Can Super Bowl ads be art?

Are American Super Bowl advertisements a cultural phenomenon in and of themselves?
In an upcoming Super Bowl commercial, Drake 'dances' to his hit song Hotline Bling for U.S. telecom T-Mobile. (T-Mobile/YouTube)

Why do we care so much about Super Bowl ads? Are they art, or simply very well-crafted (and incredibly expensive) sales pitches?

They're evidently important enough that Canadians want to see them during the broadcast — even though they're targeted primarily at American viewers and consumers.

Canadian stations have typically blacked out the ads on their broadcasts, showing local ads instead. But the CRTCplans to ban Canadian TV channels from blacking out U.S. Super Bowl ads in favour of Canadian ones, starting with the big game in early 2017.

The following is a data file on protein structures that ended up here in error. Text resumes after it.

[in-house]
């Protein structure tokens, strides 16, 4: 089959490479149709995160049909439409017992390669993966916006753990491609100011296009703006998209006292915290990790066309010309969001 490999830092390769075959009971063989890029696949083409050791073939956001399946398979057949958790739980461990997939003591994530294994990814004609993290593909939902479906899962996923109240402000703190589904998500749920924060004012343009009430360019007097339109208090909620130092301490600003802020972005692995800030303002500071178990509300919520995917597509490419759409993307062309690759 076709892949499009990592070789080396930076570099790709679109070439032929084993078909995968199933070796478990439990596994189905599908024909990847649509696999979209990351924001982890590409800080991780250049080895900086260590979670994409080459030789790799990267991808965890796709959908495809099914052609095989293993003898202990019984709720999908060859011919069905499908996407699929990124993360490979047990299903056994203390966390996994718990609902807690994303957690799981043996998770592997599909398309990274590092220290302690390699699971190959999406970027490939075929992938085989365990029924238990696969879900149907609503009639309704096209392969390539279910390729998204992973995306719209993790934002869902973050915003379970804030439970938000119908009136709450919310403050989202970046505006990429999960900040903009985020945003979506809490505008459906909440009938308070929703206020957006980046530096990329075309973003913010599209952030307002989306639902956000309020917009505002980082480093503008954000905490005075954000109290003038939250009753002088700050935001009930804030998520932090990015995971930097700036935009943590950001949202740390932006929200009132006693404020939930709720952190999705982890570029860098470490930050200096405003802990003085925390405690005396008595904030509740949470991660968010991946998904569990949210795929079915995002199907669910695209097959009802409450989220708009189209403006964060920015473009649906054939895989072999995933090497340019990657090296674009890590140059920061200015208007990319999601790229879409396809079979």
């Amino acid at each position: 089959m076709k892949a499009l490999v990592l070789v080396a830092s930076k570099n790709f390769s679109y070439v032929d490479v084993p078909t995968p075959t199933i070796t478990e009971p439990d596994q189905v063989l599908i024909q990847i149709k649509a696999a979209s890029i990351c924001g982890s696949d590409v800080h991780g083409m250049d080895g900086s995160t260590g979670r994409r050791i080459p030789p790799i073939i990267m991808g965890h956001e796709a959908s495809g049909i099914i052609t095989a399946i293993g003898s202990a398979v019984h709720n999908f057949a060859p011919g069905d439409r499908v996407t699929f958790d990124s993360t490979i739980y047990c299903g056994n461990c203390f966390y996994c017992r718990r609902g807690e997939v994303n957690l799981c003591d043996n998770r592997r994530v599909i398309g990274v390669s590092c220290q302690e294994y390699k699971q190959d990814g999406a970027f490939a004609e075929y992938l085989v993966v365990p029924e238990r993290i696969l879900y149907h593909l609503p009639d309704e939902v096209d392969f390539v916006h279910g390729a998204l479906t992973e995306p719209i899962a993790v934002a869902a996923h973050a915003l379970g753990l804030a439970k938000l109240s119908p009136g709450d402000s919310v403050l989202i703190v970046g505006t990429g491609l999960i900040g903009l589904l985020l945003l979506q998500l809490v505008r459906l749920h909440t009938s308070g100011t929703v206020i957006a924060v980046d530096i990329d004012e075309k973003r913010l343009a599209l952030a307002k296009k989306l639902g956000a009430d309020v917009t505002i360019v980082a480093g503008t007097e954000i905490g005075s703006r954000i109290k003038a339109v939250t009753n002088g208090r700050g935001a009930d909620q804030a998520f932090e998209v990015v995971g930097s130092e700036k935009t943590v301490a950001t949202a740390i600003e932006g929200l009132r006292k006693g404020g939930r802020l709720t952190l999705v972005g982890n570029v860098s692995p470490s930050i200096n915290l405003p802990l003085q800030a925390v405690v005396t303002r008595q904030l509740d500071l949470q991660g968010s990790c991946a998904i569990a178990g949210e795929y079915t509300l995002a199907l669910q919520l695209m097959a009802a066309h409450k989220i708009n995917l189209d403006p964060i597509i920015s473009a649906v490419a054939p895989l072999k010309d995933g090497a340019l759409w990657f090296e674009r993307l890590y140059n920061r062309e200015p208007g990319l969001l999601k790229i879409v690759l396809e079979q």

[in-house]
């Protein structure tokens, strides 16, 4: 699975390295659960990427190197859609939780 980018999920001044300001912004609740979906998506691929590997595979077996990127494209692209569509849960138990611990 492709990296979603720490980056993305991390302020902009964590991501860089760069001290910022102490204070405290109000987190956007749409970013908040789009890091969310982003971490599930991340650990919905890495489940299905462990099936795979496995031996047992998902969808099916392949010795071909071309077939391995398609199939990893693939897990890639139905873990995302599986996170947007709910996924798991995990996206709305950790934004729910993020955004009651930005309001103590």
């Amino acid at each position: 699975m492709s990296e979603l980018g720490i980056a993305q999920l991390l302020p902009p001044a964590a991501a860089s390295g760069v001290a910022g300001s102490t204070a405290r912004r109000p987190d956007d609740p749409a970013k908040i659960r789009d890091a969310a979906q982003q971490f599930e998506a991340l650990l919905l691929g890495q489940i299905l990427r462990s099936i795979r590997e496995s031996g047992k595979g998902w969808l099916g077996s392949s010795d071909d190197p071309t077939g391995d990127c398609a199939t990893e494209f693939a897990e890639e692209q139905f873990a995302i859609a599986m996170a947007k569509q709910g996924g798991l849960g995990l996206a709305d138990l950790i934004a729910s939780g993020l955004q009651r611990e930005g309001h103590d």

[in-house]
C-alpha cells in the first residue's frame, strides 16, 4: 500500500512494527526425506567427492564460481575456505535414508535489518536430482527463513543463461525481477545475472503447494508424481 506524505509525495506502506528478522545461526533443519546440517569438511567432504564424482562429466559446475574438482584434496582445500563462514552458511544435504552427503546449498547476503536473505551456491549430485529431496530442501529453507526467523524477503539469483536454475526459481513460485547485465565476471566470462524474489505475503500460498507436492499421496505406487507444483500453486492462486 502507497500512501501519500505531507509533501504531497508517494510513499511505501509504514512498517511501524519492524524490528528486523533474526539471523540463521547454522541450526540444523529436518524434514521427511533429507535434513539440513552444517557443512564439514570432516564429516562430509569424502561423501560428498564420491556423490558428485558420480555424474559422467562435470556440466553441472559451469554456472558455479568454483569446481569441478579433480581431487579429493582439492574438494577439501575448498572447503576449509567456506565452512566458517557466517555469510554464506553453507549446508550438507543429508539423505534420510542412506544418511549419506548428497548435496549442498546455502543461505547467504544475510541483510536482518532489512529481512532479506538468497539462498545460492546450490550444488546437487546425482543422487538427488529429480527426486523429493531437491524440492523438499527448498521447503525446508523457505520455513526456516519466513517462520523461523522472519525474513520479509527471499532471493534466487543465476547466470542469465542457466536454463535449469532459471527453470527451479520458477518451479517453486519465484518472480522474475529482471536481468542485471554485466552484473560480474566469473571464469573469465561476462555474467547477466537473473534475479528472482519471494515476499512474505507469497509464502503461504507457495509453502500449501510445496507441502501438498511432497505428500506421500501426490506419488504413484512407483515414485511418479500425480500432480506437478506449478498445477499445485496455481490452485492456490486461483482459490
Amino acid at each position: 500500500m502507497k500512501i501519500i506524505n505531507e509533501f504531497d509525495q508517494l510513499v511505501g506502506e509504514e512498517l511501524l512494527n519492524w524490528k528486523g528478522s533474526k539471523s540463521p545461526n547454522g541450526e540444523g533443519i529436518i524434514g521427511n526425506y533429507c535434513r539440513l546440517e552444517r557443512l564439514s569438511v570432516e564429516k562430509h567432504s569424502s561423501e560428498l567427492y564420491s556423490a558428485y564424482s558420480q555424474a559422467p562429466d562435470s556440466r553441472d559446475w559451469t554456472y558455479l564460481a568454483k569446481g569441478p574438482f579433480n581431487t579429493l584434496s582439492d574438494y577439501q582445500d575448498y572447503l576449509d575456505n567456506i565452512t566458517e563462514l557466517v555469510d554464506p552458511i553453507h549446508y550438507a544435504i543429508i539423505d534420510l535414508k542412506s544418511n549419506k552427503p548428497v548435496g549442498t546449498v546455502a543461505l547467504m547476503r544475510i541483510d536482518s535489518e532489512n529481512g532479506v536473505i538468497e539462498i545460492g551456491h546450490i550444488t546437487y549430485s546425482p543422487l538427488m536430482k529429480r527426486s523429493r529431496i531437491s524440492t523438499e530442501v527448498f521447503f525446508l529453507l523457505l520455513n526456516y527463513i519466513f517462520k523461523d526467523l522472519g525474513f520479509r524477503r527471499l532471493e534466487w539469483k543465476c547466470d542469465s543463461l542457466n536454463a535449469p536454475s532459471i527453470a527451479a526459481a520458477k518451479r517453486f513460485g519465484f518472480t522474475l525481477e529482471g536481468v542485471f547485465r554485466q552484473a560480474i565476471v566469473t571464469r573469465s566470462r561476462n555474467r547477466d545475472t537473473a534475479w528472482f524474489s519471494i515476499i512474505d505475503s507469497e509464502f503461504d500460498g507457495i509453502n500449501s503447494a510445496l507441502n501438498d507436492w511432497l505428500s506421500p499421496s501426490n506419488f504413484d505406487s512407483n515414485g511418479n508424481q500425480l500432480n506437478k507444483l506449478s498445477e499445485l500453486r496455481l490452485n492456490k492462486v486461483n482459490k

Only Superbowl ads could get Canadians demanding less Canadian content on their screens, rather than more.

Today, two guests with very different opinions on the matter debate the ads that have become at least as important as the big game itself:

What are your favourite — or most-loathed — Super Bowl ads? Let us know in the comments section, on our Facebook page, or on Twitter.

Here are the ads discussed today:

First, perhaps the best-known Super Bowl ad ever, the 1984 spot for the Apple Macintosh computer:

This year, Drake continues to have fun with Hotline Bling in this T-Mobile spot:

Amy Schumer and Seth Rogan get patriotic (and make the easiest 'caucus' joke ever) in this Bud Light ad:

And Audi channels Davie Bowie's Starman. Too soon?


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